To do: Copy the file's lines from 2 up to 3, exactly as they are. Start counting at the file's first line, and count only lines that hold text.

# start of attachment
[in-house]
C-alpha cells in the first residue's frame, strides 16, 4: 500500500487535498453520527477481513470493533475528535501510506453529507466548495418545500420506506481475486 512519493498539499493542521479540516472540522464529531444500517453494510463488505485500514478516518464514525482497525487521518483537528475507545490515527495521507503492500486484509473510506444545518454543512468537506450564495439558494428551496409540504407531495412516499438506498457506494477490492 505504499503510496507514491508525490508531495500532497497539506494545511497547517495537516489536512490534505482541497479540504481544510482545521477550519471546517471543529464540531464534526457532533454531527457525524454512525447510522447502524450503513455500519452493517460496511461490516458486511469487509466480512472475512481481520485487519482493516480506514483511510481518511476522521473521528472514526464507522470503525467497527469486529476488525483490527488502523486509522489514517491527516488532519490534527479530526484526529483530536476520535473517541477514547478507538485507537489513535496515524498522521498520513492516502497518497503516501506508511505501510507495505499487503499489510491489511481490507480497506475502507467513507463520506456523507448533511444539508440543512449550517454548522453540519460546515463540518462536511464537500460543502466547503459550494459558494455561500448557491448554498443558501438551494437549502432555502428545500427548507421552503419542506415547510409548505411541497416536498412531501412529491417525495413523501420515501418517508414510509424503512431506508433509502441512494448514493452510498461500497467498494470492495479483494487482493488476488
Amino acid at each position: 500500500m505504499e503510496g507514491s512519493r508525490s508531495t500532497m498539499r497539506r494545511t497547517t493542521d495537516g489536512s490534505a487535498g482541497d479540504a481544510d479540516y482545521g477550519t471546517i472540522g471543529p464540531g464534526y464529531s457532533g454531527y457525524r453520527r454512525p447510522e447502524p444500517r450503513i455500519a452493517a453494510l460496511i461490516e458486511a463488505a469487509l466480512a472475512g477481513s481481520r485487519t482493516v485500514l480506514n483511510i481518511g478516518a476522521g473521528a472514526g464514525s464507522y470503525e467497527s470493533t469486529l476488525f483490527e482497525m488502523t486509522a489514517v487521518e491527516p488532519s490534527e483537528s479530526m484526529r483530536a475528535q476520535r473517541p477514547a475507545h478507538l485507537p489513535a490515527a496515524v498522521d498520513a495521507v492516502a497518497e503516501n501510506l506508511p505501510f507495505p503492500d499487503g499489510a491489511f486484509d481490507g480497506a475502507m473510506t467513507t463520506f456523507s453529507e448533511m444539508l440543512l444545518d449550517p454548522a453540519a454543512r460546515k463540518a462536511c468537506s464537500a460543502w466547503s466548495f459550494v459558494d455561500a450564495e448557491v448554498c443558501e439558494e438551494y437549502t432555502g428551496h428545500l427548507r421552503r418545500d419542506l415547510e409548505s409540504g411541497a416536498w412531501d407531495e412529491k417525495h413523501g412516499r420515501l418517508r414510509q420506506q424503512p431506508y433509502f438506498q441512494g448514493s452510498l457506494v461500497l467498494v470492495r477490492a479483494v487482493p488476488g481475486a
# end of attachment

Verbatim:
C-alpha cells in the first residue's frame, strides 16, 4: 500500500487535498453520527477481513470493533475528535501510506453529507466548495418545500420506506481475486 512519493498539499493542521479540516472540522464529531444500517453494510463488505485500514478516518464514525482497525487521518483537528475507545490515527495521507503492500486484509473510506444545518454543512468537506450564495439558494428551496409540504407531495412516499438506498457506494477490492 505504499503510496507514491508525490508531495500532497497539506494545511497547517495537516489536512490534505482541497479540504481544510482545521477550519471546517471543529464540531464534526457532533454531527457525524454512525447510522447502524450503513455500519452493517460496511461490516458486511469487509466480512472475512481481520485487519482493516480506514483511510481518511476522521473521528472514526464507522470503525467497527469486529476488525483490527488502523486509522489514517491527516488532519490534527479530526484526529483530536476520535473517541477514547478507538485507537489513535496515524498522521498520513492516502497518497503516501506508511505501510507495505499487503499489510491489511481490507480497506475502507467513507463520506456523507448533511444539508440543512449550517454548522453540519460546515463540518462536511464537500460543502466547503459550494459558494455561500448557491448554498443558501438551494437549502432555502428545500427548507421552503419542506415547510409548505411541497416536498412531501412529491417525495413523501420515501418517508414510509424503512431506508433509502441512494448514493452510498461500497467498494470492495479483494487482493488476488
Amino acid at each position: 500500500m505504499e503510496g507514491s512519493r508525490s508531495t500532497m498539499r497539506r494545511t497547517t493542521d495537516g489536512s490534505a487535498g482541497d479540504a481544510d479540516y482545521g477550519t471546517i472540522g471543529p464540531g464534526y464529531s457532533g454531527y457525524r453520527r454512525p447510522e447502524p444500517r450503513i455500519a452493517a453494510l460496511i461490516e458486511a463488505a469487509l466480512a472475512g477481513s481481520r485487519t482493516v485500514l480506514n483511510i481518511g478516518a476522521g473521528a472514526g464514525s464507522y470503525e467497527s470493533t469486529l476488525f483490527e482497525m488502523t486509522a489514517v487521518e491527516p488532519s490534527e483537528s479530526m484526529r483530536a475528535q476520535r473517541p477514547a475507545h478507538l485507537p489513535a490515527a496515524v498522521d498520513a495521507v492516502a497518497e503516501n501510506l506508511p505501510f507495505p503492500d499487503g499489510a491489511f486484509d481490507g480497506a475502507m473510506t467513507t463520506f456523507s453529507e448533511m444539508l440543512l444545518d449550517p454548522a453540519a454543512r460546515k463540518a462536511c468537506s464537500a460543502w466547503s466548495f459550494v459558494d455561500a450564495e448557491v448554498c443558501e439558494e438551494y437549502t432555502g428551496h428545500l427548507r421552503r418545500d419542506l415547510e409548505s409540504g411541497a416536498w412531501d407531495e412529491k417525495h413523501g412516499r420515501l418517508r414510509q420506506q424503512p431506508y433509502f438506498q441512494g448514493s452510498l457506494v461500497l467498494v470492495r477490492a479483494v487482493p488476488g481475486a